• Although family intervention is practiced in most psychiatric hospitals, there are no adequately controlled studies of its efficacy. This study was designed to answer, in part, the following question: What is the relative efficacy of hospitalization with family intervention as compared with hospitalization without family intervention for patients with major psychiatric disorders who are in need of hospital treatment and for whom both treatments are judged clinically feasible? This is our first report, presenting preliminary data on six-month follow-up for the first three quarters of the total sample of 144 patients (80 with schizophrenic disorder and 64 with major affective disorder).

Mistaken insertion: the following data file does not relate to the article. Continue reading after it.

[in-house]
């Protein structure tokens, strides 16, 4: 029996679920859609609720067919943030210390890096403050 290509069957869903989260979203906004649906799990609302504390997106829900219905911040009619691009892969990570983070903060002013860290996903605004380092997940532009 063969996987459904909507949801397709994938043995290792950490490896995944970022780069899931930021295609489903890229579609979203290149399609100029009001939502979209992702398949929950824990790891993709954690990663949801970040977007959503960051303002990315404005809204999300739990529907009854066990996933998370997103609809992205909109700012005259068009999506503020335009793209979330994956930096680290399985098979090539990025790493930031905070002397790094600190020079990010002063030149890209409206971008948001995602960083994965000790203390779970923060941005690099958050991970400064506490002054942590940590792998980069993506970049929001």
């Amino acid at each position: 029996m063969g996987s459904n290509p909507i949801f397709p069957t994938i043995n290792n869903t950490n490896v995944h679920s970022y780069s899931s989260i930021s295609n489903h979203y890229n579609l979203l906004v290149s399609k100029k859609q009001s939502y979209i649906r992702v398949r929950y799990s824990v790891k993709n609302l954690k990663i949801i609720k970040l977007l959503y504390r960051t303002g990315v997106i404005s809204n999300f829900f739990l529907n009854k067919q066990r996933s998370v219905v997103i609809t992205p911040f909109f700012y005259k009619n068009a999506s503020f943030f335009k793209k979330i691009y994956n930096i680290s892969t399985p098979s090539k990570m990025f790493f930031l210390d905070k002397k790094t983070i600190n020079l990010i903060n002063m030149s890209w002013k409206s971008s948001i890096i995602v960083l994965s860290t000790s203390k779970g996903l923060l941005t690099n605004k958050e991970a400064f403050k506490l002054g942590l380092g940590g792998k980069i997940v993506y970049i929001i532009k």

Ira D. Glick, John F. Clarkin, James H. Spencer, Gretchen L. Haas, Alfred B. Lewis, Joanne Peyser, Nancy DeMane, Marcie Good-Ellis, Elizabeth Harris, Veronica Lestelle. A Controlled Evaluation of Inpatient Family InterventionI. Preliminary Results of the Six-Month Follow-up. Arch Gen Psychiatry. 1985;42(9):882–886. doi:10.1001/archpsyc.1985.01790320054007